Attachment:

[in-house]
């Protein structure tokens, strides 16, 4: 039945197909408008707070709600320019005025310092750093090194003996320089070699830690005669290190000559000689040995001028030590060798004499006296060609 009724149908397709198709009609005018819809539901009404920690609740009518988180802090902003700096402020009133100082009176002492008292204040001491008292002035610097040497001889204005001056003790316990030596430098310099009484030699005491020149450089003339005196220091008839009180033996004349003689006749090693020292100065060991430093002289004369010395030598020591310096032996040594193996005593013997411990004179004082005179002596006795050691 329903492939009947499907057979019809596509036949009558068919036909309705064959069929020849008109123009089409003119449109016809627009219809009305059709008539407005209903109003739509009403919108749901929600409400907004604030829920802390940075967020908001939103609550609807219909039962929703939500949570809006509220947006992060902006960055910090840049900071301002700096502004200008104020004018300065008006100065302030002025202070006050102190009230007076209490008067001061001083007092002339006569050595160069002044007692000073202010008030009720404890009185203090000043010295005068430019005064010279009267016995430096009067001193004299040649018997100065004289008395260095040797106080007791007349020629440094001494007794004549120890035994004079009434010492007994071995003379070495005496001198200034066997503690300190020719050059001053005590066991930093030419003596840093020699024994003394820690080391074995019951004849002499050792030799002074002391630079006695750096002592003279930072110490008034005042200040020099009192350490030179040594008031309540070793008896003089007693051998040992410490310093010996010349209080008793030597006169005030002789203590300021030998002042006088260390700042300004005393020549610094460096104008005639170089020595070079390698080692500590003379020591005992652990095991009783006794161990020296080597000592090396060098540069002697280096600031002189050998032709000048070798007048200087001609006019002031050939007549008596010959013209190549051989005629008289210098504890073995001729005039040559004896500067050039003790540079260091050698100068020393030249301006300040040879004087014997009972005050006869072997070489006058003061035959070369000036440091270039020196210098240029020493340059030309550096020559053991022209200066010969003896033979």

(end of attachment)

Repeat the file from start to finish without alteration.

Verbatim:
[in-house]
């Protein structure tokens, strides 16, 4: 039945197909408008707070709600320019005025310092750093090194003996320089070699830690005669290190000559000689040995001028030590060798004499006296060609 009724149908397709198709009609005018819809539901009404920690609740009518988180802090902003700096402020009133100082009176002492008292204040001491008292002035610097040497001889204005001056003790316990030596430098310099009484030699005491020149450089003339005196220091008839009180033996004349003689006749090693020292100065060991430093002289004369010395030598020591310096032996040594193996005593013997411990004179004082005179002596006795050691 329903492939009947499907057979019809596509036949009558068919036909309705064959069929020849008109123009089409003119449109016809627009219809009305059709008539407005209903109003739509009403919108749901929600409400907004604030829920802390940075967020908001939103609550609807219909039962929703939500949570809006509220947006992060902006960055910090840049900071301002700096502004200008104020004018300065008006100065302030002025202070006050102190009230007076209490008067001061001083007092002339006569050595160069002044007692000073202010008030009720404890009185203090000043010295005068430019005064010279009267016995430096009067001193004299040649018997100065004289008395260095040797106080007791007349020629440094001494007794004549120890035994004079009434010492007994071995003379070495005496001198200034066997503690300190020719050059001053005590066991930093030419003596840093020699024994003394820690080391074995019951004849002499050792030799002074002391630079006695750096002592003279930072110490008034005042200040020099009192350490030179040594008031309540070793008896003089007693051998040992410490310093010996010349209080008793030597006169005030002789203590300021030998002042006088260390700042300004005393020549610094460096104008005639170089020595070079390698080692500590003379020591005992652990095991009783006794161990020296080597000592090396060098540069002697280096600031002189050998032709000048070798007048200087001609006019002031050939007549008596010959013209190549051989005629008289210098504890073995001729005039040559004896500067050039003790540079260091050698100068020393030249301006300040040879004087014997009972005050006869072997070489006058003061035959070369000036440091270039020196210098240029020493340059030309550096020559053991022209200066010969003896033979």